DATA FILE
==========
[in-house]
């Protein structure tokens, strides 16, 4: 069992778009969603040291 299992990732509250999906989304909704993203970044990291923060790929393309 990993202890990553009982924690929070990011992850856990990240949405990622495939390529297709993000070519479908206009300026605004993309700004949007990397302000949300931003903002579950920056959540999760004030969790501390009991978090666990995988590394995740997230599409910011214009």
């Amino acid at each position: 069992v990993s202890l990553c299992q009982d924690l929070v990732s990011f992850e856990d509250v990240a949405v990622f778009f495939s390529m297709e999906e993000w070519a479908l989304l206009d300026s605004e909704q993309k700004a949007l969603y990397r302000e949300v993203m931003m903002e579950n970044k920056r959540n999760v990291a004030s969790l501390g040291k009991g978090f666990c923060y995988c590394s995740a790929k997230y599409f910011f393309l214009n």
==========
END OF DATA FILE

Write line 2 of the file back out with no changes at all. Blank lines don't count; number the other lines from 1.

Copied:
């Protein structure tokens, strides 16, 4: 069992778009969603040291 299992990732509250999906989304909704993203970044990291923060790929393309 990993202890990553009982924690929070990011992850856990990240949405990622495939390529297709993000070519479908206009300026605004993309700004949007990397302000949300931003903002579950920056959540999760004030969790501390009991978090666990995988590394995740997230599409910011214009």